Wednesday, March 28, 2012


It bounded toward me from deep within the recesses of a just opened garage. A mechanical construct I figured, a Borg creature, part animal, part metal scrap and diodes. I stood transfixed as it leapt much like a wallaby must, and as it passed I recognized its form and began to laugh hard enough I was unable to catch my breath for a moment. You might visualize the scene, if you think of the quintessential Halloween black cat cutout that people are fond of taping in their living room windows; one of arched back, tail upright, hair rigidly elongated, and a face that could be described as pure evil attempting to hiss away all remnants of good in the world. With that in mind, one must alter the visual slightly. Put a Progresso soup can on the head of the beast, and then make it jump forward a meter high and wide again and again until you laugh yourself silly.

The news carrier who had just entered her garage came running past as well, in that "my baby is running off the edge of the Grand Canyon" pose, aiming for the bounding mechlokitty and howling like a manually cranked fire engine siren wound by a man in the midst of having a grand mal seizure. "Help me" she wailed as she got hold of the alien creature while trying to protect herself from the whirling of the claws. I did run to her side, though my feet were opposed, and I did take the thing from her arms and attempted to grip it in such a way that it would never escape, yet neither suffer a rib crushing. The cat objected, and for my benevolence I was given a scar or two (in progress) that went unnoticed until it appeared kitty was bleeding, at which time suffrage became important. Once I was found to be the red font, my injury was overlooked as I am big and manly and can take being bled to death, while poor little kittzy wittzy still had an evil can over its skull!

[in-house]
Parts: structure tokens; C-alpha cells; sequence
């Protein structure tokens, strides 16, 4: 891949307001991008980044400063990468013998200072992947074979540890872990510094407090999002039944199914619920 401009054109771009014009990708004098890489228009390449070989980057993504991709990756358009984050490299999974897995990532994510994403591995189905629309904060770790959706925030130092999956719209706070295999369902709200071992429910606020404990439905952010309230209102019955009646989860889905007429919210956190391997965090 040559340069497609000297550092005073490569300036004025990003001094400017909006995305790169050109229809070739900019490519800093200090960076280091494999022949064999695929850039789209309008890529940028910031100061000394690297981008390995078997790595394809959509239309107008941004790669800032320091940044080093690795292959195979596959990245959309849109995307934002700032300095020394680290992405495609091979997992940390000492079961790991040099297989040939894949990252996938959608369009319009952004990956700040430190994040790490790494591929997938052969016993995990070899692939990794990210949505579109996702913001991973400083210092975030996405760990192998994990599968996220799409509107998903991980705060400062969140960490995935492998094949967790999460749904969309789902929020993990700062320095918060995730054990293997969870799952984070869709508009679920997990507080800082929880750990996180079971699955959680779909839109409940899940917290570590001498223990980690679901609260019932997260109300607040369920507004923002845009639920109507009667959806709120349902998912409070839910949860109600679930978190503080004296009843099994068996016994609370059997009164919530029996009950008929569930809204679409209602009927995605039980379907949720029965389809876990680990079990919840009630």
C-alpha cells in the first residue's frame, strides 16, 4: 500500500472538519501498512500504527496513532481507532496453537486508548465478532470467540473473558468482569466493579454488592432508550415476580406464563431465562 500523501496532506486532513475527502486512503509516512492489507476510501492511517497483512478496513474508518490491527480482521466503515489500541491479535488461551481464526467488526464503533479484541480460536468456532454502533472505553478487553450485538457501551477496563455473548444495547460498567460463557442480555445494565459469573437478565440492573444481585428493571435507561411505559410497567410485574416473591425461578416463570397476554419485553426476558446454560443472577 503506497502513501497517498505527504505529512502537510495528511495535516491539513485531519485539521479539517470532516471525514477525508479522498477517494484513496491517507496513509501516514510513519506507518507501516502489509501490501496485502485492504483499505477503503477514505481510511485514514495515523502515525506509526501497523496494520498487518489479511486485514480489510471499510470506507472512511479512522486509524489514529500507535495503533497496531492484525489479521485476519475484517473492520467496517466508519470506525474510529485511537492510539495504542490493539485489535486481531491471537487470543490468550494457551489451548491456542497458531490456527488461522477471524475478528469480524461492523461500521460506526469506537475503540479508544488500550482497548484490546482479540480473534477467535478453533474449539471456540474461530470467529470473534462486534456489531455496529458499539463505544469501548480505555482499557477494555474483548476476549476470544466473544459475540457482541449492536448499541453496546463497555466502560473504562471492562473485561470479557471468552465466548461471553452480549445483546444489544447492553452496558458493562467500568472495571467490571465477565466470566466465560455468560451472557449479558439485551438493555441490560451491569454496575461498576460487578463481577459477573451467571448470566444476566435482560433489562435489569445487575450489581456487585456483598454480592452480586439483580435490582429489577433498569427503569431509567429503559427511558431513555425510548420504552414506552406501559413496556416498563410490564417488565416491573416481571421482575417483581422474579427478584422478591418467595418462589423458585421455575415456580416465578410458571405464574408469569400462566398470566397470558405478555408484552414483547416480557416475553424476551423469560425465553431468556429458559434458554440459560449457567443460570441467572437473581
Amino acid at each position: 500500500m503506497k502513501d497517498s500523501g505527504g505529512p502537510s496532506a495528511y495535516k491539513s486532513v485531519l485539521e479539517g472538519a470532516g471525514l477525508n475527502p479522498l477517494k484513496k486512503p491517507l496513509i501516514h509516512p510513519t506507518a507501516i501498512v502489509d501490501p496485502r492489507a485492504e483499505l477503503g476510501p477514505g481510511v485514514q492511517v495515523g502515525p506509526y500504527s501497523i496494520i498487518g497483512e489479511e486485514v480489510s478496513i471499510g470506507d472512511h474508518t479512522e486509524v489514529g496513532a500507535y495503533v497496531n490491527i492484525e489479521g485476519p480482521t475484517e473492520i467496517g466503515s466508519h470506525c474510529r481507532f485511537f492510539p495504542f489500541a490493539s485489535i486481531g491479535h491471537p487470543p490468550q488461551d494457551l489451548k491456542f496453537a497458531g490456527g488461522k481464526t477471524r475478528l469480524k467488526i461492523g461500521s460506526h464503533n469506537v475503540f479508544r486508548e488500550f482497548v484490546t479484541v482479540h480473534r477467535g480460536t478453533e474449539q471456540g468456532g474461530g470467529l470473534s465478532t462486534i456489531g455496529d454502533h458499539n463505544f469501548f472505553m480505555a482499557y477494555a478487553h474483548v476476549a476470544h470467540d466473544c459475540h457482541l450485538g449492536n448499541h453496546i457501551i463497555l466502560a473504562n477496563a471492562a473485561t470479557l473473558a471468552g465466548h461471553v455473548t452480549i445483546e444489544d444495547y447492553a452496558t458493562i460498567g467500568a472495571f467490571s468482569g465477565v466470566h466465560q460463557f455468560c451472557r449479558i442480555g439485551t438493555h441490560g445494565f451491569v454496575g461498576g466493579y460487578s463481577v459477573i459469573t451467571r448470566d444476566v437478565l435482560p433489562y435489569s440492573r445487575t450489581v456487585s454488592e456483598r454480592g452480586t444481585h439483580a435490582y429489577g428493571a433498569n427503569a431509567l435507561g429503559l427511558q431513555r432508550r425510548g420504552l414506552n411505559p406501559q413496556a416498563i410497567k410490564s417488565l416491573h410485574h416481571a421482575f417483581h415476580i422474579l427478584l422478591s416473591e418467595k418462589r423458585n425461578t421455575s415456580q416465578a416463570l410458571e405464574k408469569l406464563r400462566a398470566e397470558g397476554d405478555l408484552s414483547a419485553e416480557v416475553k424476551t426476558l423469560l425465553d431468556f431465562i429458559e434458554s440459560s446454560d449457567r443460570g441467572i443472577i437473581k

The woman pulled, I pulled back, the cat clawed. For what seemed like minutes, more likely seconds, we yanked and twisted and moaned ("Oh poor little thing") as we worked to free the animal from its folly. Luckily it happened to have been a pop-top type can, which laves no jagged edge to contend with; yet the lip on said can acted to pin the cats ears inside its recess, making it a little more difficult to extricate the animal. One couldn't simply hold its tail and twirl it around until the can popped off, as I may have done in other circumstances. No, it was delicate work for the surgeon, and for the human restraint, a special challenge to hold the flailing beast still, all the while being maimed.

Finally with a slight "pop", the can came loose and kitty calmed to the point of paralyzation. Within moments the animal within my tattered arms recognized its black face was awash in lovely, tasty orange soup byproduct, and began to purr and lick its eyebrows, as cats are wont to do. I could only envy his prowess, as my tongue can barely reach my nose.

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